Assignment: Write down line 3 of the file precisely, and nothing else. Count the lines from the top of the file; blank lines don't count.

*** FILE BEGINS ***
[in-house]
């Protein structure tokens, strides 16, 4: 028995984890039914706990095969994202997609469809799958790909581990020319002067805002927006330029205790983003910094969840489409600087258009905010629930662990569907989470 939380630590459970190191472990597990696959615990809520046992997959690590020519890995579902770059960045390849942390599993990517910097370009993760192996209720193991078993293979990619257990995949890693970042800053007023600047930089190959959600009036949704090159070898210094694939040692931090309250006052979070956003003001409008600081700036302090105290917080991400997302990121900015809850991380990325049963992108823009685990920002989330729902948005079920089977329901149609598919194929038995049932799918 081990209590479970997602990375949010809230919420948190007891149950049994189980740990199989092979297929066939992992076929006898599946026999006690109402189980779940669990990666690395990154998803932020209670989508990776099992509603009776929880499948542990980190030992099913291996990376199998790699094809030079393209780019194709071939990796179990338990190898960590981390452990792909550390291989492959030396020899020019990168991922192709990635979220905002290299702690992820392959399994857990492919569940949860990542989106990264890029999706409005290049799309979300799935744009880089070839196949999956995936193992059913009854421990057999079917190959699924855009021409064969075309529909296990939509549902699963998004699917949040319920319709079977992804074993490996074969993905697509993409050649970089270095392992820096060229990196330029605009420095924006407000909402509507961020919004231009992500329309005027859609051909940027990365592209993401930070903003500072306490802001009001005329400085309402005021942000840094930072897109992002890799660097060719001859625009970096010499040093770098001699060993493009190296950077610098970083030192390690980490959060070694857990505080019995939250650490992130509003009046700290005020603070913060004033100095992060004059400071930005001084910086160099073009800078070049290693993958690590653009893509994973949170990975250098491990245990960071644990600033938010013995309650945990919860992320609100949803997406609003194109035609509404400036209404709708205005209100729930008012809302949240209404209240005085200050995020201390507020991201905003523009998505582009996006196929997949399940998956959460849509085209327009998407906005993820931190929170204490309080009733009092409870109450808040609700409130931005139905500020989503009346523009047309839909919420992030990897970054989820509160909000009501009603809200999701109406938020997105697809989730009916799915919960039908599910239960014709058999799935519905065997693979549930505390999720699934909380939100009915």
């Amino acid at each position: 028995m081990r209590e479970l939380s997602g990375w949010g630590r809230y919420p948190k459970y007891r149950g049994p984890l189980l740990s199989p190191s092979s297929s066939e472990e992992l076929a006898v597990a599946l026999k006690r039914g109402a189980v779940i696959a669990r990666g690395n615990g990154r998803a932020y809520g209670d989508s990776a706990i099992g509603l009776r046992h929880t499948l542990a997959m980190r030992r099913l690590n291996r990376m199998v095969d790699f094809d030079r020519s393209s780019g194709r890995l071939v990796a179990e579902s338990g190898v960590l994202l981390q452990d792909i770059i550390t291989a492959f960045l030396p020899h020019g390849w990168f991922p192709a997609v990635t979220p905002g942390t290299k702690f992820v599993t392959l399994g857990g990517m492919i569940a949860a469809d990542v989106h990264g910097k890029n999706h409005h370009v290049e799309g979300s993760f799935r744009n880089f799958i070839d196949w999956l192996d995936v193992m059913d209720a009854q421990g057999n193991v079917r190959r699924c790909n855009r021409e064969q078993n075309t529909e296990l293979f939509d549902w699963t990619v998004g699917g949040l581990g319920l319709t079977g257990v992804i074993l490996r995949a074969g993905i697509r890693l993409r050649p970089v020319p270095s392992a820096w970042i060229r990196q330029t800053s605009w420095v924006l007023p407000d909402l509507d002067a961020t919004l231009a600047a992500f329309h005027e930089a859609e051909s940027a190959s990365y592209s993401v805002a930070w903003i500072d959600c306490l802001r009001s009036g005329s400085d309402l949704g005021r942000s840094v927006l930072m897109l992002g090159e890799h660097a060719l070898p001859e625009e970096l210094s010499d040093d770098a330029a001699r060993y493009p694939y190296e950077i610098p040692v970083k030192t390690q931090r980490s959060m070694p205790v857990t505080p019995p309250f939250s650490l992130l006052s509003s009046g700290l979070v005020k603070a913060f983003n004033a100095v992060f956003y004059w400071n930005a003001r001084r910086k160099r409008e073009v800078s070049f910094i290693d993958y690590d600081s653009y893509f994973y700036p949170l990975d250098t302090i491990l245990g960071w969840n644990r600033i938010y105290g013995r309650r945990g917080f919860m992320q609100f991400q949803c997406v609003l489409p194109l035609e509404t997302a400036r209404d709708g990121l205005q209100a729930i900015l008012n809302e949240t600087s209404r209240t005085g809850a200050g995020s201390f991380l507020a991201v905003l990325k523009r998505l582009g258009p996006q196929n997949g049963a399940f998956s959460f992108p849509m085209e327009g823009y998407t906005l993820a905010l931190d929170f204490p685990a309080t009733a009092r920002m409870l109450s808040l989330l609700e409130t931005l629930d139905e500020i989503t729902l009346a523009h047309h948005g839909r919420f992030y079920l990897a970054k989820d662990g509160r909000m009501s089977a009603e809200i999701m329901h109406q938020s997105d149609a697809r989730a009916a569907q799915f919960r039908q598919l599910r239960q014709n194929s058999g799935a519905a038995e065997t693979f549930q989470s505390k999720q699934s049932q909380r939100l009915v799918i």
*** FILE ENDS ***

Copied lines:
């Amino acid at each position: 028995m081990r209590e479970l939380s997602g990375w949010g630590r809230y919420p948190k459970y007891r149950g049994p984890l189980l740990s199989p190191s092979s297929s066939e472990e992992l076929a006898v597990a599946l026999k006690r039914g109402a189980v779940i696959a669990r990666g690395n615990g990154r998803a932020y809520g209670d989508s990776a706990i099992g509603l009776r046992h929880t499948l542990a997959m980190r030992r099913l690590n291996r990376m199998v095969d790699f094809d030079r020519s393209s780019g194709r890995l071939v990796a179990e579902s338990g190898v960590l994202l981390q452990d792909i770059i550390t291989a492959f960045l030396p020899h020019g390849w990168f991922p192709a997609v990635t979220p905002g942390t290299k702690f992820v599993t392959l399994g857990g990517m492919i569940a949860a469809d990542v989106h990264g910097k890029n999706h409005h370009v290049e799309g979300s993760f799935r744009n880089f799958i070839d196949w999956l192996d995936v193992m059913d209720a009854q421990g057999n193991v079917r190959r699924c790909n855009r021409e064969q078993n075309t529909e296990l293979f939509d549902w699963t990619v998004g699917g949040l581990g319920l319709t079977g257990v992804i074993l490996r995949a074969g993905i697509r890693l993409r050649p970089v020319p270095s392992a820096w970042i060229r990196q330029t800053s605009w420095v924006l007023p407000d909402l509507d002067a961020t919004l231009a600047a992500f329309h005027e930089a859609e051909s940027a190959s990365y592209s993401v805002a930070w903003i500072d959600c306490l802001r009001s009036g005329s400085d309402l949704g005021r942000s840094v927006l930072m897109l992002g090159e890799h660097a060719l070898p001859e625009e970096l210094s010499d040093d770098a330029a001699r060993y493009p694939y190296e950077i610098p040692v970083k030192t390690q931090r980490s959060m070694p205790v857990t505080p019995p309250f939250s650490l992130l006052s509003s009046g700290l979070v005020k603070a913060f983003n004033a100095v992060f956003y004059w400071n930005a003001r001084r910086k160099r409008e073009v800078s070049f910094i290693d993958y690590d600081s653009y893509f994973y700036p949170l990975d250098t302090i491990l245990g960071w969840n644990r600033i938010y105290g013995r309650r945990g917080f919860m992320q609100f991400q949803c997406v609003l489409p194109l035609e509404t997302a400036r209404d709708g990121l205005q209100a729930i900015l008012n809302e949240t600087s209404r209240t005085g809850a200050g995020s201390f991380l507020a991201v905003l990325k523009r998505l582009g258009p996006q196929n997949g049963a399940f998956s959460f992108p849509m085209e327009g823009y998407t906005l993820a905010l931190d929170f204490p685990a309080t009733a009092r920002m409870l109450s808040l989330l609700e409130t931005l629930d139905e500020i989503t729902l009346a523009h047309h948005g839909r919420f992030y079920l990897a970054k989820d662990g509160r909000m009501s089977a009603e809200i999701m329901h109406q938020s997105d149609a697809r989730a009916a569907q799915f919960r039908q598919l599910r239960q014709n194929s058999g799935a519905a038995e065997t693979f549930q989470s505390k999720q699934s049932q909380r939100l009915v799918i």